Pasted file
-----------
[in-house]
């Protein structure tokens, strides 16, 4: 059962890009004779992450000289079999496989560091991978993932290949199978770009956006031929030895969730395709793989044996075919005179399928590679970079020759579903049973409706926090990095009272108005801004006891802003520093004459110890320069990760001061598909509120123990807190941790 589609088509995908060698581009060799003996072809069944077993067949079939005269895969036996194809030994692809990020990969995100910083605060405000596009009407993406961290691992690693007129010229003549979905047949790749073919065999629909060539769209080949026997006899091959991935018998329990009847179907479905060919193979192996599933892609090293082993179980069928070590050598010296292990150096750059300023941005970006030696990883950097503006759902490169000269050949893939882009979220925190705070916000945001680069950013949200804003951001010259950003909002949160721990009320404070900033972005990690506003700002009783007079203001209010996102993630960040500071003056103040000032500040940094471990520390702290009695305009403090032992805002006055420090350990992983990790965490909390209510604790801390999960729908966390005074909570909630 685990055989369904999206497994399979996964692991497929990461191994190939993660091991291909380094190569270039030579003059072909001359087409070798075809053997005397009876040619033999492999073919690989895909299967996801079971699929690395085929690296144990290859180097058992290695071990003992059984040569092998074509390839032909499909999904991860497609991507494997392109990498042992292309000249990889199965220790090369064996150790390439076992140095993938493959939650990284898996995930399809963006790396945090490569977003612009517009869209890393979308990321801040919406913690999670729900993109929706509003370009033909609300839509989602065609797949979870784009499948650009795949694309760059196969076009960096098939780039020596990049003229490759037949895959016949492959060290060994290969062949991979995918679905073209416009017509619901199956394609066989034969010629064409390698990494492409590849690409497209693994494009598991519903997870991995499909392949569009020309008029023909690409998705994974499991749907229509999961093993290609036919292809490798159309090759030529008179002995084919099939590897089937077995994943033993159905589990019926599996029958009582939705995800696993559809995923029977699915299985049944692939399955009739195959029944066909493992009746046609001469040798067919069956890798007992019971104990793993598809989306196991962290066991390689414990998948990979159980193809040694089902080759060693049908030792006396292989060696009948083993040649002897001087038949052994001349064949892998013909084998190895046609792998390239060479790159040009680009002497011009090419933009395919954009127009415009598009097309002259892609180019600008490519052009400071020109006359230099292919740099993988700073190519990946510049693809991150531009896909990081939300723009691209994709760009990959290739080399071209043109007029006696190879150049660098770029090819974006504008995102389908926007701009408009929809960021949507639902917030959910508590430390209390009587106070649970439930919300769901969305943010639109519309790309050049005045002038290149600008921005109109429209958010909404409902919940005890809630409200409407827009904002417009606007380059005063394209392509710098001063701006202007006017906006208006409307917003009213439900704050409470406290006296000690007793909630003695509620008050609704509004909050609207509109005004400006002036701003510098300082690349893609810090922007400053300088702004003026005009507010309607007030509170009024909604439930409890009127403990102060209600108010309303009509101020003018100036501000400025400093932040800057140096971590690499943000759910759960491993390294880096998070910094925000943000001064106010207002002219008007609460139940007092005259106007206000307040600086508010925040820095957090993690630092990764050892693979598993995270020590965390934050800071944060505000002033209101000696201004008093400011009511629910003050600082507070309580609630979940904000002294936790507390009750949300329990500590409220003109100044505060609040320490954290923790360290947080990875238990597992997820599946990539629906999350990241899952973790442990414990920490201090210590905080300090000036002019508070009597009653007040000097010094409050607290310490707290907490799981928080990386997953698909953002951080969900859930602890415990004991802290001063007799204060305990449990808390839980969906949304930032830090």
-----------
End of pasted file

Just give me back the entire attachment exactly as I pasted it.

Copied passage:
[in-house]
């Protein structure tokens, strides 16, 4: 059962890009004779992450000289079999496989560091991978993932290949199978770009956006031929030895969730395709793989044996075919005179399928590679970079020759579903049973409706926090990095009272108005801004006891802003520093004459110890320069990760001061598909509120123990807190941790 589609088509995908060698581009060799003996072809069944077993067949079939005269895969036996194809030994692809990020990969995100910083605060405000596009009407993406961290691992690693007129010229003549979905047949790749073919065999629909060539769209080949026997006899091959991935018998329990009847179907479905060919193979192996599933892609090293082993179980069928070590050598010296292990150096750059300023941005970006030696990883950097503006759902490169000269050949893939882009979220925190705070916000945001680069950013949200804003951001010259950003909002949160721990009320404070900033972005990690506003700002009783007079203001209010996102993630960040500071003056103040000032500040940094471990520390702290009695305009403090032992805002006055420090350990992983990790965490909390209510604790801390999960729908966390005074909570909630 685990055989369904999206497994399979996964692991497929990461191994190939993660091991291909380094190569270039030579003059072909001359087409070798075809053997005397009876040619033999492999073919690989895909299967996801079971699929690395085929690296144990290859180097058992290695071990003992059984040569092998074509390839032909499909999904991860497609991507494997392109990498042992292309000249990889199965220790090369064996150790390439076992140095993938493959939650990284898996995930399809963006790396945090490569977003612009517009869209890393979308990321801040919406913690999670729900993109929706509003370009033909609300839509989602065609797949979870784009499948650009795949694309760059196969076009960096098939780039020596990049003229490759037949895959016949492959060290060994290969062949991979995918679905073209416009017509619901199956394609066989034969010629064409390698990494492409590849690409497209693994494009598991519903997870991995499909392949569009020309008029023909690409998705994974499991749907229509999961093993290609036919292809490798159309090759030529008179002995084919099939590897089937077995994943033993159905589990019926599996029958009582939705995800696993559809995923029977699915299985049944692939399955009739195959029944066909493992009746046609001469040798067919069956890798007992019971104990793993598809989306196991962290066991390689414990998948990979159980193809040694089902080759060693049908030792006396292989060696009948083993040649002897001087038949052994001349064949892998013909084998190895046609792998390239060479790159040009680009002497011009090419933009395919954009127009415009598009097309002259892609180019600008490519052009400071020109006359230099292919740099993988700073190519990946510049693809991150531009896909990081939300723009691209994709760009990959290739080399071209043109007029006696190879150049660098770029090819974006504008995102389908926007701009408009929809960021949507639902917030959910508590430390209390009587106070649970439930919300769901969305943010639109519309790309050049005045002038290149600008921005109109429209958010909404409902919940005890809630409200409407827009904002417009606007380059005063394209392509710098001063701006202007006017906006208006409307917003009213439900704050409470406290006296000690007793909630003695509620008050609704509004909050609207509109005004400006002036701003510098300082690349893609810090922007400053300088702004003026005009507010309607007030509170009024909604439930409890009127403990102060209600108010309303009509101020003018100036501000400025400093932040800057140096971590690499943000759910759960491993390294880096998070910094925000943000001064106010207002002219008007609460139940007092005259106007206000307040600086508010925040820095957090993690630092990764050892693979598993995270020590965390934050800071944060505000002033209101000696201004008093400011009511629910003050600082507070309580609630979940904000002294936790507390009750949300329990500590409220003109100044505060609040320490954290923790360290947080990875238990597992997820599946990539629906999350990241899952973790442990414990920490201090210590905080300090000036002019508070009597009653007040000097010094409050607290310490707290907490799981928080990386997953698909953002951080969900859930602890415990004991802290001063007799204060305990449990808390839980969906949304930032830090």